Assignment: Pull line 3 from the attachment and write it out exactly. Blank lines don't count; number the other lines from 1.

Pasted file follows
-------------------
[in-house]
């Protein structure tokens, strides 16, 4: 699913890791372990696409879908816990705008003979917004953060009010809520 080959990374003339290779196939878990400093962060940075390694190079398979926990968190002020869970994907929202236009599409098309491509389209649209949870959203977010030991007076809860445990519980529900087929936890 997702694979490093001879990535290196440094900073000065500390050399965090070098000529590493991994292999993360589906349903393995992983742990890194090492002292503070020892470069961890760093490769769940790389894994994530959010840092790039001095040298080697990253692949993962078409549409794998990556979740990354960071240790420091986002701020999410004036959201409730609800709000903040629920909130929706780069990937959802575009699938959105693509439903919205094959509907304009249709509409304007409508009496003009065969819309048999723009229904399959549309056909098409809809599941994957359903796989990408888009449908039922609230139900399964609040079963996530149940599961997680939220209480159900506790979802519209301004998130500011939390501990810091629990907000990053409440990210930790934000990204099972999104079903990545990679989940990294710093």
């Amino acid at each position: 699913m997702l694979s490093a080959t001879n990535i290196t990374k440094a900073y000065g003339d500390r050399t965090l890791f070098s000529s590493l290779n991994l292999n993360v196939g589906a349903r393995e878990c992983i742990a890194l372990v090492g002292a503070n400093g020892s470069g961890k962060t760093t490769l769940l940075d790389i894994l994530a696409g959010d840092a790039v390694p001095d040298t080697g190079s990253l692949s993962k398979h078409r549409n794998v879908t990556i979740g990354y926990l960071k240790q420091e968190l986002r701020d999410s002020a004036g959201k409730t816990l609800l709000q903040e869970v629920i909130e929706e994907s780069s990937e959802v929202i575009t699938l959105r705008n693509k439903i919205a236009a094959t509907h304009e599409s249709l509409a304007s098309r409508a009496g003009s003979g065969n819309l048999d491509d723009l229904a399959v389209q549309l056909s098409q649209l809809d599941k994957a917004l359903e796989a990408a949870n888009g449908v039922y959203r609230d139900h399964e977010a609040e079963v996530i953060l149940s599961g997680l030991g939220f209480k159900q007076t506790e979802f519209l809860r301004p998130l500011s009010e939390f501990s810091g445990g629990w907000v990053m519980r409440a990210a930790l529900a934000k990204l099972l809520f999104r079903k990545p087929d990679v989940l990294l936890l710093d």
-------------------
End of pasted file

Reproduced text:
């Amino acid at each position: 699913m997702l694979s490093a080959t001879n990535i290196t990374k440094a900073y000065g003339d500390r050399t965090l890791f070098s000529s590493l290779n991994l292999n993360v196939g589906a349903r393995e878990c992983i742990a890194l372990v090492g002292a503070n400093g020892s470069g961890k962060t760093t490769l769940l940075d790389i894994l994530a696409g959010d840092a790039v390694p001095d040298t080697g190079s990253l692949s993962k398979h078409r549409n794998v879908t990556i979740g990354y926990l960071k240790q420091e968190l986002r701020d999410s002020a004036g959201k409730t816990l609800l709000q903040e869970v629920i909130e929706e994907s780069s990937e959802v929202i575009t699938l959105r705008n693509k439903i919205a236009a094959t509907h304009e599409s249709l509409a304007s098309r409508a009496g003009s003979g065969n819309l048999d491509d723009l229904a399959v389209q549309l056909s098409q649209l809809d599941k994957a917004l359903e796989a990408a949870n888009g449908v039922y959203r609230d139900h399964e977010a609040e079963v996530i953060l149940s599961g997680l030991g939220f209480k159900q007076t506790e979802f519209l809860r301004p998130l500011s009010e939390f501990s810091g445990g629990w907000v990053m519980r409440a990210a930790l529900a934000k990204l099972l809520f999104r079903k990545p087929d990679v989940l990294l936890l710093d």